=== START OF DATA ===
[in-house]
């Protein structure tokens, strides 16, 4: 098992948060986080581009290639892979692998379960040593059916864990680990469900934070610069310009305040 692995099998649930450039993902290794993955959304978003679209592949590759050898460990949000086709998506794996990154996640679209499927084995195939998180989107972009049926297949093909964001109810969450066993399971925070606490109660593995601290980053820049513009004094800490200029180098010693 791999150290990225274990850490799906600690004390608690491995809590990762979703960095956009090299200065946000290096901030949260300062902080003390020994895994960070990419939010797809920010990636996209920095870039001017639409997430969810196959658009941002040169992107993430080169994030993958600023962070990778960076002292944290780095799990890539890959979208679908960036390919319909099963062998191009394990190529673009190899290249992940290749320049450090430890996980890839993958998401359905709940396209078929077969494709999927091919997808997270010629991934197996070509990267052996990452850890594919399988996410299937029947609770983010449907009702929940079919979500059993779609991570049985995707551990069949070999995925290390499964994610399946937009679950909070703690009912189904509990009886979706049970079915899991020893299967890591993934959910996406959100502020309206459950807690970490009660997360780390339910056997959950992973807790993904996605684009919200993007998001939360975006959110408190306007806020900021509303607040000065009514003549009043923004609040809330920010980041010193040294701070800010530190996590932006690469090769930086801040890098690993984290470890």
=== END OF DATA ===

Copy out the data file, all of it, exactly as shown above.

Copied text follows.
[in-house]
């Protein structure tokens, strides 16, 4: 098992948060986080581009290639892979692998379960040593059916864990680990469900934070610069310009305040 692995099998649930450039993902290794993955959304978003679209592949590759050898460990949000086709998506794996990154996640679209499927084995195939998180989107972009049926297949093909964001109810969450066993399971925070606490109660593995601290980053820049513009004094800490200029180098010693 791999150290990225274990850490799906600690004390608690491995809590990762979703960095956009090299200065946000290096901030949260300062902080003390020994895994960070990419939010797809920010990636996209920095870039001017639409997430969810196959658009941002040169992107993430080169994030993958600023962070990778960076002292944290780095799990890539890959979208679908960036390919319909099963062998191009394990190529673009190899290249992940290749320049450090430890996980890839993958998401359905709940396209078929077969494709999927091919997808997270010629991934197996070509990267052996990452850890594919399988996410299937029947609770983010449907009702929940079919979500059993779609991570049985995707551990069949070999995925290390499964994610399946937009679950909070703690009912189904509990009886979706049970079915899991020893299967890591993934959910996406959100502020309206459950807690970490009660997360780390339910056997959950992973807790993904996605684009919200993007998001939360975006959110408190306007806020900021509303607040000065009514003549009043923004609040809330920010980041010193040294701070800010530190996590932006690469090769930086801040890098690993984290470890």